Gov. Maura Healey speaks to reporters about the migrant housing crisis after a meeting with legislative leadership on Sept. 19, 2023. She said the current situation is not sustainable. Behind her at left is Lt. Gov. Kim Driscoll and on right is House Speaker Ron Mariano. (Photo by Sam Doran/SHNS)

They need to learn that to move forward they must sacrifice, she says. “If you have to eat twice a day, you eat twice a day,” she said. “Don’t spend the money on food three times a day because then you will no longer be able to pay a lawyer and solve your legal situation.” 

Rincon said more Venezuelans have arrived in Massachusetts since June last year, and the last wave of migrants has been particularly vulnerable. They arrive with absolutely nothing. “No money, no contacts, no lawyer, nowhere to live,” she said.

As more Venezuelans settle in Massachusetts, more may arrive due to family or friend connections here, like Velasquez did. Another important pull factor is Massachusetts’s world-class hospitals. “They want to come to Boston because they’ve heard the hospitals are good,” Rincon said. “And many arrive with terrible health issues.”

Most migrant support programs in Massachusetts are driven by volunteer efforts like Rincon’s association. Rincon says that although individuals often step up to help with urgent migrant needs, Venezuelans generally feel abandoned. “Remember, we have no embassy, we have no consulates,” she said, consequence of broken diplomatic ties between the US and Venezuela since January 2019.  


Many migrants go on the journey toward the US with a distorted picture of what it’ll be like, said Alisha Holland, an associate professor of government at Harvard. She said migrants receive plenty of information, and most of them know what Title 42 is (a public health law used to expel immigrant), that the US dollar is strong at the moment, and that there’s a tight labor market in the US. “But they often have a lot of bad information, too,” Holland said.  

Migrants will often hear out-of-touch stories like “the UN will fly you out in a helicopter if you get stuck in the Darién,” Holland said of the danger-filled area of Panama that migrants must cross. Often there’s some truth to it, she said, “like, it happened to someone once.” But then the stories get blown up, out of proportion.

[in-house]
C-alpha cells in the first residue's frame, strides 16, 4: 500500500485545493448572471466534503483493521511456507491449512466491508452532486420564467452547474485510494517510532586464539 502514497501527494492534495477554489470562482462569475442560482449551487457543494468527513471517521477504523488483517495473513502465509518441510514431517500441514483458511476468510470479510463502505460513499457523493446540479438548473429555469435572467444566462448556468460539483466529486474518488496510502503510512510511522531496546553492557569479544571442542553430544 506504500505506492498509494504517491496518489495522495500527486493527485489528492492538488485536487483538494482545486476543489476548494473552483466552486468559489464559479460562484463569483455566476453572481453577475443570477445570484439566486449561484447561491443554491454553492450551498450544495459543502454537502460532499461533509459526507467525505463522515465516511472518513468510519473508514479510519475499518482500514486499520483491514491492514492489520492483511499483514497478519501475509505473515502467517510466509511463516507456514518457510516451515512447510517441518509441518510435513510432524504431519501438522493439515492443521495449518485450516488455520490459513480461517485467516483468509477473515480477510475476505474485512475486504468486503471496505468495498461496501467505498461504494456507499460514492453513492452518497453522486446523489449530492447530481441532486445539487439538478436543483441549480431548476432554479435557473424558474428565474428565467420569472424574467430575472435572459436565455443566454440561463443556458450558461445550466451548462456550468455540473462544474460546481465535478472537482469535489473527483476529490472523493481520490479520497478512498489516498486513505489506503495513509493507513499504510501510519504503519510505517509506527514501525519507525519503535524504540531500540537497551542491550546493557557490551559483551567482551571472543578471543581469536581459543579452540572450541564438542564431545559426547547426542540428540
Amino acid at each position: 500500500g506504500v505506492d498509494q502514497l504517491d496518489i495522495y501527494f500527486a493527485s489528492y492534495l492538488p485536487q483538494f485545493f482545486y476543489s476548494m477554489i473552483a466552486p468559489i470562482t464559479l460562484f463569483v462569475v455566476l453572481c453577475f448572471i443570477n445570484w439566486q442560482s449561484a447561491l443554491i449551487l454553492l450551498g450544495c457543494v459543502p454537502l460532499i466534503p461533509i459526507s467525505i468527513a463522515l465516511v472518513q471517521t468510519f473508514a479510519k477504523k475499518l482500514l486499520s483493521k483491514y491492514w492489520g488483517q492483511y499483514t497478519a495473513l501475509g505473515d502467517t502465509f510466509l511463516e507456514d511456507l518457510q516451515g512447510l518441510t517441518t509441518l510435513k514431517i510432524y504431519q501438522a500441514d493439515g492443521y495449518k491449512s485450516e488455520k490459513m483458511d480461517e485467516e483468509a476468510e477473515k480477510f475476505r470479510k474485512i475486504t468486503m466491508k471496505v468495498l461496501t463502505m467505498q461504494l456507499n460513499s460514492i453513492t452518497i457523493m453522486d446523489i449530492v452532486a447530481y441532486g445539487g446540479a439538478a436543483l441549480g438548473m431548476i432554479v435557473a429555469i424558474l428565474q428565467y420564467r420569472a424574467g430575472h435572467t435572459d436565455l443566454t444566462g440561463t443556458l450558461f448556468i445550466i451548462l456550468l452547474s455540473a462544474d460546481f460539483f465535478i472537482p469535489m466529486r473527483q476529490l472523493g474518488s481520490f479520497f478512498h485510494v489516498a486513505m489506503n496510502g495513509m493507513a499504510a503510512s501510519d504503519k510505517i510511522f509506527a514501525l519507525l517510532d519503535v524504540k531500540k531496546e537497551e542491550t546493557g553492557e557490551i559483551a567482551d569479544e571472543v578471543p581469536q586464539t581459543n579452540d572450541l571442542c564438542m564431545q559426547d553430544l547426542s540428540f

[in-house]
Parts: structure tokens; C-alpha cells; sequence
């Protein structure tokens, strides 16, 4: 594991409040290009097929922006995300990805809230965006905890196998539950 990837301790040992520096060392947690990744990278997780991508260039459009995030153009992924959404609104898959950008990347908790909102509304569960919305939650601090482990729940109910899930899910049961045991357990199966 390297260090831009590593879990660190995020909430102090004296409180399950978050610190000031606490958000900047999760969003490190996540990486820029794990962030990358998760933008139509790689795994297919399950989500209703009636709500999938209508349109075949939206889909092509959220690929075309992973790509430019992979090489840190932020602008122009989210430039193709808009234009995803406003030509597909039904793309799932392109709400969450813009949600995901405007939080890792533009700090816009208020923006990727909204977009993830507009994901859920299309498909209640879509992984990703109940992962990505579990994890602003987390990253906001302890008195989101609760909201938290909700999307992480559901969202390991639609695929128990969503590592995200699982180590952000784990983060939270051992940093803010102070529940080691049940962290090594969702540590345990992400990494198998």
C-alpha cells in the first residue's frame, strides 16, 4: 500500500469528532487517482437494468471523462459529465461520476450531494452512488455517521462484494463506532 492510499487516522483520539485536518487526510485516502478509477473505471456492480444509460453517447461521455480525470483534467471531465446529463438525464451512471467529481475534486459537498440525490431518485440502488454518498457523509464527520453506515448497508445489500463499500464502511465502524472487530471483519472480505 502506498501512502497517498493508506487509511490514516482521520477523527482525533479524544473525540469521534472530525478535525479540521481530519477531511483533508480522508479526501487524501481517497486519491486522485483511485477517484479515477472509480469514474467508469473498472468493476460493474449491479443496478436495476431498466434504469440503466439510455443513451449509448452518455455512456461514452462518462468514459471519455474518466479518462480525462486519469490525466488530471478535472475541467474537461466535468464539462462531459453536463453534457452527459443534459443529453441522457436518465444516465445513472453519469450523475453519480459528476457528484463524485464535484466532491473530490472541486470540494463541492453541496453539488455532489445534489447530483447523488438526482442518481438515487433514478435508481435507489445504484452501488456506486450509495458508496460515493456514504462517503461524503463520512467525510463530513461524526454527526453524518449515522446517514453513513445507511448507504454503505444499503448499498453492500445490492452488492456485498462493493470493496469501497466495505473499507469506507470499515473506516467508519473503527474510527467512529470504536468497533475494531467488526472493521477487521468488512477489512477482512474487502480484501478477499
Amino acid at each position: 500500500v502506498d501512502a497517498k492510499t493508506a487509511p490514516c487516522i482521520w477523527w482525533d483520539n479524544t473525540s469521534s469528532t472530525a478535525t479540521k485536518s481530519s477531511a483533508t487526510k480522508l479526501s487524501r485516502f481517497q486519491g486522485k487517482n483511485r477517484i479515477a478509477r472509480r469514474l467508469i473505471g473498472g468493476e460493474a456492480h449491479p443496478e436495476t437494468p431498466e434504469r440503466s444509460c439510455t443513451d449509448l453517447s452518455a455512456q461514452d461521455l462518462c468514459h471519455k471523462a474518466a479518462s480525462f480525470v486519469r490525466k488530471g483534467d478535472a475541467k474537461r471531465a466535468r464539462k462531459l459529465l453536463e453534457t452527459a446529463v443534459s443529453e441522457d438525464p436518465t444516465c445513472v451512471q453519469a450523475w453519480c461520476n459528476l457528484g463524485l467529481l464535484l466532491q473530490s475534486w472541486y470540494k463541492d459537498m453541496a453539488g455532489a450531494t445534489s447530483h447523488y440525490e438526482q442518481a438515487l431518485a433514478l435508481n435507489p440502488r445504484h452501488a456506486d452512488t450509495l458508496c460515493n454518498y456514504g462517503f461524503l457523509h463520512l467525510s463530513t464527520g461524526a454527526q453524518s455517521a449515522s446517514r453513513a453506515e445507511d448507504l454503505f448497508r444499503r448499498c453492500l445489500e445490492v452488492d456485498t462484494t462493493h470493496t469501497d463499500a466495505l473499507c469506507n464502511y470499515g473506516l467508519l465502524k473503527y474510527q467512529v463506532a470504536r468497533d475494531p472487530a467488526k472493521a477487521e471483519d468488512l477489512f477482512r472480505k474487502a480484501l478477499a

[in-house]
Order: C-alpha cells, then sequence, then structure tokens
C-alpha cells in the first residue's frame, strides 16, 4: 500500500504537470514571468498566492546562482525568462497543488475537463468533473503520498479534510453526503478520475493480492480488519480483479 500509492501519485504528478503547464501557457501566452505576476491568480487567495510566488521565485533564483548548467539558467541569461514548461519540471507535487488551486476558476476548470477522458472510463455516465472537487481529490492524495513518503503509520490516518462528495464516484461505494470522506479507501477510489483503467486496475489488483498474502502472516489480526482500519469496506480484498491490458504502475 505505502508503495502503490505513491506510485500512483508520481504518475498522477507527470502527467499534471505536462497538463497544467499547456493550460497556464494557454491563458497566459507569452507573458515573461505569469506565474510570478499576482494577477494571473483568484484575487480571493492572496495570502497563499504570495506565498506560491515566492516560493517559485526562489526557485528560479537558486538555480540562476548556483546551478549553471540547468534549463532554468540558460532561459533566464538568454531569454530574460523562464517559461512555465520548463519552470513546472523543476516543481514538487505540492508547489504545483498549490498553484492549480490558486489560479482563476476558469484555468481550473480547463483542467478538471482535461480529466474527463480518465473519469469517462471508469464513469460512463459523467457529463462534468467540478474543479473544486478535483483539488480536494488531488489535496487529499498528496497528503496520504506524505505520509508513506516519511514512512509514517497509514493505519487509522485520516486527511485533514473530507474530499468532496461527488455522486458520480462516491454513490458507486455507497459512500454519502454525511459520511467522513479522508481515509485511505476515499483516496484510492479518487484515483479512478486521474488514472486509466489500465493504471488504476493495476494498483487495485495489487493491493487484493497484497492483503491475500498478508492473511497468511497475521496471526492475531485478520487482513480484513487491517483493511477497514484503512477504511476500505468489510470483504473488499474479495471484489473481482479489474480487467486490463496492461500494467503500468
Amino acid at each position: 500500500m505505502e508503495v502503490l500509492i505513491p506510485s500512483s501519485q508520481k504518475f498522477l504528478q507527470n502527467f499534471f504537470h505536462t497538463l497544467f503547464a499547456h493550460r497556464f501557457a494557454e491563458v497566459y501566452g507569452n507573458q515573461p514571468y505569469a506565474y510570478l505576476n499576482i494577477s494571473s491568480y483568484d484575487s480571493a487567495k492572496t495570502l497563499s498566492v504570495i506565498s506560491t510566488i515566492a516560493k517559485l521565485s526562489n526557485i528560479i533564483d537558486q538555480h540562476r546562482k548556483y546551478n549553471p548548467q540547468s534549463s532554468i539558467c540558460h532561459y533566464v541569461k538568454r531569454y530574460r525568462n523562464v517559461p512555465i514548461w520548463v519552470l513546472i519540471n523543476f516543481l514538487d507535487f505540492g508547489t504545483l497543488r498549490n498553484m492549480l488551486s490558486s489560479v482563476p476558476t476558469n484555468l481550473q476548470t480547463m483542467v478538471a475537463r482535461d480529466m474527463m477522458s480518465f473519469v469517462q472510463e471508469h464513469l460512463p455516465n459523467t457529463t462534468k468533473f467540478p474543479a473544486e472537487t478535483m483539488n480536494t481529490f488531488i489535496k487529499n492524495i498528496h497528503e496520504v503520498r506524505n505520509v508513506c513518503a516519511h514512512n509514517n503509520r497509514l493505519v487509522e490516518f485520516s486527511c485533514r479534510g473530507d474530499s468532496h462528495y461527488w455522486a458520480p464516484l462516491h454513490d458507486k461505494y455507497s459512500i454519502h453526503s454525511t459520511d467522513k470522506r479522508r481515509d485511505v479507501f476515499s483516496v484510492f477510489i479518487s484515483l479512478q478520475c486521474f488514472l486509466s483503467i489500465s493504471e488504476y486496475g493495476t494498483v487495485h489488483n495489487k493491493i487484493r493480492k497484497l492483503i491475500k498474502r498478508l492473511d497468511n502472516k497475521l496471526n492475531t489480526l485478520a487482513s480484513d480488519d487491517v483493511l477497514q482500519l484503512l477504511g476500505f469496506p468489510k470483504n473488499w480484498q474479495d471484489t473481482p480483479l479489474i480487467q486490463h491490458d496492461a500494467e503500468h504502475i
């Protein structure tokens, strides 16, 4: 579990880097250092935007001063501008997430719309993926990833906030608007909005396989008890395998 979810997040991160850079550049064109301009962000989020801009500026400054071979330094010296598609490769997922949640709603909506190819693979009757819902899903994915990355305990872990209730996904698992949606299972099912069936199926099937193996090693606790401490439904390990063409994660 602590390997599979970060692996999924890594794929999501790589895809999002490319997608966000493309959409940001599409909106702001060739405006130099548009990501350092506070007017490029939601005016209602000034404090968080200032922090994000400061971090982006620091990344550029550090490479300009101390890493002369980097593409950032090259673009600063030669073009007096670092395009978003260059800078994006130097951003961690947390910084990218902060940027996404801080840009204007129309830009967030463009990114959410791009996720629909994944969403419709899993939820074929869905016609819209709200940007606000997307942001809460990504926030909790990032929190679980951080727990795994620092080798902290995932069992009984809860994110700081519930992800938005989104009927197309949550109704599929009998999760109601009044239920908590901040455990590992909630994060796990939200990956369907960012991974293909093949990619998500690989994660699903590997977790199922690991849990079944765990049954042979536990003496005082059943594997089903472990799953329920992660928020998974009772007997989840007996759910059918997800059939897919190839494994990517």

Rincon said Venezuelans, who come from a society with heavy censorship, rely on social media platforms like WhatsApp and TikTok to stay informed. They’ll hear influencers and YouTubers say that everything is free in the US, that here they’ll be given everything, that it’s easy, Rincon said. 

Many are disappointed when they arrive and find that life in the US is not as easy or glamorous as they had hoped, she said.  

Velasquez said she searched on the internet to learn about life in the US before leaving Venezuela. She was convinced it would be a better life. While it’s not what she expected, she still says it’s better than what she comes from. It can only be better than the situation in Venezuela, she insists.

Americans have generally been nice to her and her family, Velasquez said. “Massachusetts received me,” she said. “I have gotten a lot of help from the government, from people, the association for Venezuelans in Massachusetts, the church. A lot of people helped me.” 

The plan, she says, is not to stay in the United States. Rather, Velasquez hopes to get a job and work in Massachusetts for a few years, then return to Venezuela with more resources. Her dream is to buy her mother, who is asthmatic and suffers from high blood pressure, a house back in Venezuela. Velasquez is still far from that, but said she will make it. 

“I miss Venezuela so much,” she said.

Mie Hoejris Dahl is a Danish freelance journalist based in Latin America. She reports on politics, economics, migration, environment, and conflict in the region. She holds a master’s degree in public administration from the Harvard Kennedy School of Government.